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There are 430 kids in the Roaring Fork Valley who hope people are thirsty today.

That’s because there are 430 kids registered for Lemonade Day, a valleywide program that teaches youth financial literacy and entrepreneurship by taking them through the steps to start, own and operate their own business — a lemonade stand.

In 2007, founder Michael Holthouse came up with the idea when his daughter, Lissa, who was 11 at the time, wanted to buy a turtle. He was fine with her request, but Holthouse wanted his daughter to buy the turtle with her own money. They decided she could earn her money by selling lemonade. What Holthouse discovered as he helped his daughter was that, despite being a successful businessman, he had never shared his knowledge of business with his daughter.

He came up with a 14-step program that guides youth from an idea to a business plan while teaching them the same principles required to start any business. The program is designed to teach kids to work hard and make a profit, and at the same time they learn about spending, saving and giving back to their community.

By the way, Lissa Holthouse is now 18 and about to enroll at Ole Miss to study business.

“It’s much more than your average lemonade stand,” said Heather Hicks, the city director for Lemonade Day in the Roaring Fork Valley and director of recruitment for the Buddy Program in Aspen. “It’s not just the parents putting up the money and doing all the work. The children need to find an investor that loans them their startup capital that the kids need to pay back. They learn it takes a risk to become an entrepreneur.”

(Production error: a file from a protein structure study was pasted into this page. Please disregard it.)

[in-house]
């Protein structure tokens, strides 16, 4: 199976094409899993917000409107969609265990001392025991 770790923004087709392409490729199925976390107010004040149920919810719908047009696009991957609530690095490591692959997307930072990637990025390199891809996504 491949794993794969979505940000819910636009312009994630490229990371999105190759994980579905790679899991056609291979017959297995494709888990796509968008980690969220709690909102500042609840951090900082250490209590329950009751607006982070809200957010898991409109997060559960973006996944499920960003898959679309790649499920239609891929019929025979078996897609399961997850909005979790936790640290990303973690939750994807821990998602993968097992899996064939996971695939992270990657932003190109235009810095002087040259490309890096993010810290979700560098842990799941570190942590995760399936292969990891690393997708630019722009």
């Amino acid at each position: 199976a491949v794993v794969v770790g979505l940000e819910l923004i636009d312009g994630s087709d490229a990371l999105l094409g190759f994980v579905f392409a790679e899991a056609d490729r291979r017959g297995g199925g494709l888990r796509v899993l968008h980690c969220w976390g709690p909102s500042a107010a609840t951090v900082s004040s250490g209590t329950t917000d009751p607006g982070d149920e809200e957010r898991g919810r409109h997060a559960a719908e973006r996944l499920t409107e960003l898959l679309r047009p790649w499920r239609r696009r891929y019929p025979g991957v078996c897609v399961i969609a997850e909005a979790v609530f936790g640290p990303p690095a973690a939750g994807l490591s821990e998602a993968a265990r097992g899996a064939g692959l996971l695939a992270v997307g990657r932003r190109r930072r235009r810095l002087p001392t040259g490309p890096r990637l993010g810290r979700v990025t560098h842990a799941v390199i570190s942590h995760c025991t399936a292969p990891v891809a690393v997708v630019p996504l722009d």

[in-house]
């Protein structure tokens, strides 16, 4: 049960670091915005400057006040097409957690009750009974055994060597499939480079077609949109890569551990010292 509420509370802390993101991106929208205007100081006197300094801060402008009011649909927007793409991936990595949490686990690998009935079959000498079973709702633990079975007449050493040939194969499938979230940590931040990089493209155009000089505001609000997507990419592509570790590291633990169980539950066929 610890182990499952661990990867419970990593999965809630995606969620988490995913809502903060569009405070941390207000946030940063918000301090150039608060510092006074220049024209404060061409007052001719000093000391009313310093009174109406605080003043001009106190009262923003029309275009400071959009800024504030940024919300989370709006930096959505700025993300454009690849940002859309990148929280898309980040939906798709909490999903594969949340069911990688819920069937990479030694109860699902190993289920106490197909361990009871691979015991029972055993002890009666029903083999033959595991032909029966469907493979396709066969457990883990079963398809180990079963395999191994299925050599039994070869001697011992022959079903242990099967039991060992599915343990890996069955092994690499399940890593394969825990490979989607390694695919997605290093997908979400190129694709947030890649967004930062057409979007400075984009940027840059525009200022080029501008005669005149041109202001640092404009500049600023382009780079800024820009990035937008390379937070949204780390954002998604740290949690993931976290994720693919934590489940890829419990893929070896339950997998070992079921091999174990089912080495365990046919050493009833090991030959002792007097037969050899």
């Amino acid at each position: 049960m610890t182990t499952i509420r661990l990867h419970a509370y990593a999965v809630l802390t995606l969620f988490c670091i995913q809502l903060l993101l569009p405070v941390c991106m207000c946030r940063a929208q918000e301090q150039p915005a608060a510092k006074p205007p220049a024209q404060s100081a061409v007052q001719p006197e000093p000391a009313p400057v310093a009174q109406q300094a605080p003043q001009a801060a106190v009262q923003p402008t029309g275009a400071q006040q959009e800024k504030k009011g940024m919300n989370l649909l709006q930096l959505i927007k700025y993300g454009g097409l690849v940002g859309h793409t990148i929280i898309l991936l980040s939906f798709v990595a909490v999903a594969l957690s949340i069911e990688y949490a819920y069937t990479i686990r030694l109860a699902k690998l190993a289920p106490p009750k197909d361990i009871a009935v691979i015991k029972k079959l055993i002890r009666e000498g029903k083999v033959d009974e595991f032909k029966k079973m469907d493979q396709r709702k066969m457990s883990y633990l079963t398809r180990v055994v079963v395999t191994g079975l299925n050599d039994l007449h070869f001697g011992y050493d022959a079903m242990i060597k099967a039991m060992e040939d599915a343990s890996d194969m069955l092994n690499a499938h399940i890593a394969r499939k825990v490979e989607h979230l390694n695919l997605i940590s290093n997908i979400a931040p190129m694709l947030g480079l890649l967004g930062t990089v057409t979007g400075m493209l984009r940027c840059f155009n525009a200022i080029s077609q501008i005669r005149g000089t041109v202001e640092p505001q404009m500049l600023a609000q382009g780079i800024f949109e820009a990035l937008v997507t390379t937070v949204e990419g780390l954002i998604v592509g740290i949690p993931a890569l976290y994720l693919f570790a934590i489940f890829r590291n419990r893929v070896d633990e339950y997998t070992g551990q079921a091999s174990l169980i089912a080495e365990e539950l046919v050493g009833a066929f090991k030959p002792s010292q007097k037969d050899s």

The first step is a monthlong learning experience where an adult works with the child and goes through the 14 steps to open their lemonade stand. The next step is the implementation of the business.

“These are real-life skills,” Hicks said. “They’re lessons that often aren’t taught in schools but are so important for children to grasp. It’s one thing to be told a concept, and it’s another to experience it through a hands-on experiential learning opportunity.”

Hicks is encouraging people to buy some lemonade and talk to the kids about their business.

“Lemonade Day is a big deal for these kids,” she said. “I’m hoping our communities support these budding entrepreneurs.”


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